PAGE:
“We should work within the structures of the Belfast Agreement, including the East-West one, to share and co-ordinate and plan an all-island medium and long-term strategy to deal with Covid-19,” Dr Tómas Ryan, a neuroscientist at Trinity College Dublin and an advocate of a ‘Zero Covid-19 strategy’, said this week. 

Contact tracing

Contact tracing is likely to come under greater strain in the days and weeks ahead, as the number of outbreaks and close contacts on both sides of the border multiplies. 

Public health specialists were used to co-operation on contact-tracing before the pandemic struck. Before, colleagues from the HSE and the Public Health Agency in Northern Ireland would have spoken a few times a month about infectious illnesses such as tuberculosis or meningitis. 

The pandemic has significantly scaled up those informal contacts. 

The level of co-operation is a significant change in approach from the last time both jurisdictions faced a such a large-scale threat from a dangerous, contagious disease. 

During the foot-and-mouth disease crisis of 2001, which threatened livestock and farmers’ livelihoods, the Irish government banned the importation of animal and dairy products from the UK, with cross-border travellers checked and some vehicles disinfected as they crossed from one side of the border to another.

Yet the experience of foot and mouth, some experts say, gave health experts at least some experience of what clinical tactics could be used to track and control the virus.

One local politician, Sinn Féin senator Elisha McCallion, said that while there’s a “degree of co-operation”, gaps remain in the contact tracing system. 

She praised the roll-out of the Covid-19 contact tracing apps north and south, hailed as a ‘world first’ for their ability to work together. 

But she also said that she’d written to the Minister for Health Stephen Donnelly about problems in border areas. 

She said that she was aware of a company in Derry who had an employee who lived in Lifford and tested positive for Covid-19. They were forced to carry out their own, informal, contact tracing after received mixed advice from public health teams about the sharing of data, she said. 

A spokesperson for the HSE said that under data protection rules, the Northern Ireland Public Health Agency “sends all cross-border notifications of confirmed cases and details of close contacts directly to the [HSE] Health Protection Surveillance Centre”. 

This data is then forwarded to public health teams, before being uploaded to Ireland’s national Contact Management Programme platform for contact tracing. 

A “reciprocal” relationship exists for sending data to the North, the spokesperson said.  

irish-unity-march Supporters of Irish unity gathered on the Strabane-Lifford bridge in November last year. Niall Carson / PA Archive/PA Images Niall Carson / PA Archive/PA Images / PA Archive/PA Images

High-level talks

There is a general consensus among insiders and officials that talks between high-level government figures have been productive and useful in recent months.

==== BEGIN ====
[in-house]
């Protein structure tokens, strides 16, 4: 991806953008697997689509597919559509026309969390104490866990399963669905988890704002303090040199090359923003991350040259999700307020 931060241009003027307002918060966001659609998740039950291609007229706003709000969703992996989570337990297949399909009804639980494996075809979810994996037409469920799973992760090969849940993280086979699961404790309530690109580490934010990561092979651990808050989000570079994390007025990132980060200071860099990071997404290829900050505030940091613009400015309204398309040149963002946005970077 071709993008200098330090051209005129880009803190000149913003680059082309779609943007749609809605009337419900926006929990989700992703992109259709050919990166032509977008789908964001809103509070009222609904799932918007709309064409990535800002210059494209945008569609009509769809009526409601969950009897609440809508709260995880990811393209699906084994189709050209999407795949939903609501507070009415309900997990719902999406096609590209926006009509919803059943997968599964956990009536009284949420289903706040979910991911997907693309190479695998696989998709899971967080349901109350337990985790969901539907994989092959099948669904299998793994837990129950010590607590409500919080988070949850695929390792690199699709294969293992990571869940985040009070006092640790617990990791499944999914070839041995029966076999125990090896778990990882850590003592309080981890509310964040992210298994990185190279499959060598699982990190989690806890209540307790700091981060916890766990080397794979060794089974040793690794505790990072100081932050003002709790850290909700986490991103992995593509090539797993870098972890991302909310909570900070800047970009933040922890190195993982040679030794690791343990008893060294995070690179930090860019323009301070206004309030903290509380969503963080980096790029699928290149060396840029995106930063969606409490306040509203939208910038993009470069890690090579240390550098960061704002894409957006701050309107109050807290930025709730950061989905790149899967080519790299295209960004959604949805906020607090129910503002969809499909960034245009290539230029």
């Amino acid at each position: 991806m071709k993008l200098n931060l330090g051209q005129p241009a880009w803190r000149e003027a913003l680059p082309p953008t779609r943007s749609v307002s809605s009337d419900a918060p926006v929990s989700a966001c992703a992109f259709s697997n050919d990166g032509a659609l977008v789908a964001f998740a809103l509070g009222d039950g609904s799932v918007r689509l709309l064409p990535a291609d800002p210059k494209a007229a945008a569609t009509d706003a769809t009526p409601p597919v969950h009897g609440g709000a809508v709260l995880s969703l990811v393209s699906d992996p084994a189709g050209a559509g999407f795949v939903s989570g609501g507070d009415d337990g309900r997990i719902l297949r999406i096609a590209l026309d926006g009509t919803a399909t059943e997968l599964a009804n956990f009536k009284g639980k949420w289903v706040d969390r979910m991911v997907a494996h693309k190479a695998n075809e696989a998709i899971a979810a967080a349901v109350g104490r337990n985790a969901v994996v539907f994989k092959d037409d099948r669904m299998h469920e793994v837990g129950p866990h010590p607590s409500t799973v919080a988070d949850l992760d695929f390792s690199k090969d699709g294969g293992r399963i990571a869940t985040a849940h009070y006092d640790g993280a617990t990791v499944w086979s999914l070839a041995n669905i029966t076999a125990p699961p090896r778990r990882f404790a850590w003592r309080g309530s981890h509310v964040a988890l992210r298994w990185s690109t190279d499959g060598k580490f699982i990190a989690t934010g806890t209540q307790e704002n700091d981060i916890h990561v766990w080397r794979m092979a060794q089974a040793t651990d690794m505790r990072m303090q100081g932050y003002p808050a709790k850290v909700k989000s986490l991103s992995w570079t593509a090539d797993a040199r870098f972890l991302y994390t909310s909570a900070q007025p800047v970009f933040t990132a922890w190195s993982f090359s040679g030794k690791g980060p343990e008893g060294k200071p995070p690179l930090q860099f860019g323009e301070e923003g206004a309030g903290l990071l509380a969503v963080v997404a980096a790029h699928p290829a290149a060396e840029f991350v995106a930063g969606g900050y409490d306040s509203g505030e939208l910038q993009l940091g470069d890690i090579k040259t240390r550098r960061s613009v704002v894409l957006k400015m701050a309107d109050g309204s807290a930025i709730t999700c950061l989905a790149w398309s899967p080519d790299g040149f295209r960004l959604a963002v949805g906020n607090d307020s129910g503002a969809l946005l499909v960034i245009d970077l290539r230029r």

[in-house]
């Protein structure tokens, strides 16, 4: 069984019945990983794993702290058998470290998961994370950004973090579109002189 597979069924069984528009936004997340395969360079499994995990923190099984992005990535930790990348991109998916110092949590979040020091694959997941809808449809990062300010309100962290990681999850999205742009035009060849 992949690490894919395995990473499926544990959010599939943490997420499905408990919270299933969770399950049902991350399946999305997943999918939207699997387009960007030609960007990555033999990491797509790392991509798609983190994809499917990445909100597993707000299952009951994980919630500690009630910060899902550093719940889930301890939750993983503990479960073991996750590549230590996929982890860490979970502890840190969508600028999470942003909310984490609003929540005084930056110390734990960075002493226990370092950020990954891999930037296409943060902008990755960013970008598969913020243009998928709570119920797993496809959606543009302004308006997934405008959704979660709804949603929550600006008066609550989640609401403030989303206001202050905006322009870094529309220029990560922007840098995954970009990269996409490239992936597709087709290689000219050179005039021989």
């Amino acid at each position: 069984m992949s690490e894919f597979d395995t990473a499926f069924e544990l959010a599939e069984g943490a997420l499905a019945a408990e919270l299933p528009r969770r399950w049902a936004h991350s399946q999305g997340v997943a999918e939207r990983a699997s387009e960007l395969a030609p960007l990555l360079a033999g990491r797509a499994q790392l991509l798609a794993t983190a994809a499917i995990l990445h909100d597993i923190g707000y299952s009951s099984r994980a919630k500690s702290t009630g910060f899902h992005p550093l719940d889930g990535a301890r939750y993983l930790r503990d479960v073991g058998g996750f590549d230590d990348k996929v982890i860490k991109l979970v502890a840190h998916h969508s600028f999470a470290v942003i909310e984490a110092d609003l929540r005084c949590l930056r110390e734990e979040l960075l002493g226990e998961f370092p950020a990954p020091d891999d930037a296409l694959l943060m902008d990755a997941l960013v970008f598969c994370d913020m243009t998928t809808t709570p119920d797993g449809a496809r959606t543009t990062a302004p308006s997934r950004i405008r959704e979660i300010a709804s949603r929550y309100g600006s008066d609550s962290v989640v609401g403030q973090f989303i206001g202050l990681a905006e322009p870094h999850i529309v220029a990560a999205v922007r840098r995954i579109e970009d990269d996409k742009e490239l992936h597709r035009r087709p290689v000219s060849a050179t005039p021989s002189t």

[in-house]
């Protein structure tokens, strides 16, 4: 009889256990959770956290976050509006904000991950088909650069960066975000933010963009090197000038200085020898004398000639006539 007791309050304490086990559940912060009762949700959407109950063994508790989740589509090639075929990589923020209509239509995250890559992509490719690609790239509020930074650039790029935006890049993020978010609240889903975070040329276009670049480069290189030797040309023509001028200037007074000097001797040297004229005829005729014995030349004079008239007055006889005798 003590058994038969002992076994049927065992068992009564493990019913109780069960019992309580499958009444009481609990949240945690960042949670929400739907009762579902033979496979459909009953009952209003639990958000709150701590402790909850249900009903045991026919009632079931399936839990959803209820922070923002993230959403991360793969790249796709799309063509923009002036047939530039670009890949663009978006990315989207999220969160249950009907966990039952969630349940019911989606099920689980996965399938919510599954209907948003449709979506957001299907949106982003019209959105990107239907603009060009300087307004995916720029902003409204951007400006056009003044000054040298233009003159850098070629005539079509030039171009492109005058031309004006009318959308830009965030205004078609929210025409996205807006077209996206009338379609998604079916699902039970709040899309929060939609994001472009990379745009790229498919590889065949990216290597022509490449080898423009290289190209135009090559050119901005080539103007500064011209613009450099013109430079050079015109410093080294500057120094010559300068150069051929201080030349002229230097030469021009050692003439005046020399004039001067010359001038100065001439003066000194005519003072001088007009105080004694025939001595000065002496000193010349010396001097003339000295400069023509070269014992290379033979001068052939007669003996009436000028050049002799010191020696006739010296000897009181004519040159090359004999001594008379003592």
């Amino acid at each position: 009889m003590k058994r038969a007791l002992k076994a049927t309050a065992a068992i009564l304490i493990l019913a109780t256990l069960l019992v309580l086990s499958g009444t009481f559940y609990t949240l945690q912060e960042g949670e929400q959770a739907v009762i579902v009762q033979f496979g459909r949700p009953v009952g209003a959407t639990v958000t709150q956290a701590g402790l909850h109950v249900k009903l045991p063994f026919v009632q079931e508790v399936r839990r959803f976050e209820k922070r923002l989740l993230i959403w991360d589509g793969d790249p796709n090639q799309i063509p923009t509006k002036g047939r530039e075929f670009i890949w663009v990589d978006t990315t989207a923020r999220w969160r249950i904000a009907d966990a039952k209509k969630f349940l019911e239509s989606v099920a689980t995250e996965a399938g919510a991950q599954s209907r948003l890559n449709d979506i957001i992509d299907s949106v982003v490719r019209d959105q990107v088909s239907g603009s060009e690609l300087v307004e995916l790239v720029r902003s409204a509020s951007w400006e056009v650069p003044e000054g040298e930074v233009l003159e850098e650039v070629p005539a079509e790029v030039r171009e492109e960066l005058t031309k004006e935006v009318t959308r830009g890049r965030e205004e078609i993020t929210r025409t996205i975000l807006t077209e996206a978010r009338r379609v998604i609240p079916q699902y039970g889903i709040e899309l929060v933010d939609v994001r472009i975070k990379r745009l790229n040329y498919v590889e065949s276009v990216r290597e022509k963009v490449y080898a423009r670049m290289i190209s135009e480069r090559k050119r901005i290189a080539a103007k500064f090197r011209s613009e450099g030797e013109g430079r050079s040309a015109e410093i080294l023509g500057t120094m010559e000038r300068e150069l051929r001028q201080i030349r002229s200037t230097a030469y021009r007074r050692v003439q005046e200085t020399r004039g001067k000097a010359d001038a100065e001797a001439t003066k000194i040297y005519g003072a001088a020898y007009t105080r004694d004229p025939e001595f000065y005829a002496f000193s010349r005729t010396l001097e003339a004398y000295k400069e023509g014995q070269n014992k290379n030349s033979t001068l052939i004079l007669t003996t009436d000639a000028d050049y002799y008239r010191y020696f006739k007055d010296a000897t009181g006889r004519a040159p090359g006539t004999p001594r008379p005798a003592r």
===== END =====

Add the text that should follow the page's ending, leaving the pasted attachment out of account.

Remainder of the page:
In April, in an early key moment that highlighted the scale of the pandemic, the two health departments here and in the North signed a memorandum of understanding ”to underpin and strengthen North South co-operation on the public health response”. 

But even at the political level, there are signs of missed opportunities.

While the Dáil’s Special Covid-19 Response committee has heard from experts around the world about how to tackle the virus since the start of the crisis, the Chief Medical Officer in Northern Ireland, Michael McBride, has not been one of those who attended.

Committee Chair Michael McNamara told that it would have been “very beneficial” to hear from him, but “time” was an issue. 

McNamara said he supported the idea that people should be able to get a Covid-19 test wherever there is capacity nearest them, regardless of the border. He suggested it was something the Oireachtas Health Committee might want to discuss. understands that an invite has also been issued by the Northern Ireland Assembly’s Health Committee for Glynn and McBride to appear together at Stormont to take questions from MLAs. 

The Department of Health in Dublin did not respond to a request for comment when asked if an appearance was being planned. 

More locally, Donegal County Council said earlier this week that it worked closely with Derry and Strabane District Council and Covid-19 hadn’t changed this.  

“Donegal County Council and Derry City and Strabane District Council have a close working relationship and we work together at a number of levels and across a range of objectives for the cross border region. We continue to do so during this Covid pandemic,” a spokesperson said.

This morning, HSE CEO Paul Reid insisted there were robust links between staff north and south, but acknowledged there was more to do. 

“There’s very good relationships between our public health doctors and public health teams,” Reid told RTÉ’s Today with Claire Byrne. 

“There has been an overwhelming number of cases over there, which has overwhelmed the system for a period of time.”

The coming days will determine how closely the two systems can – and are willing to – work together to suppress the virus.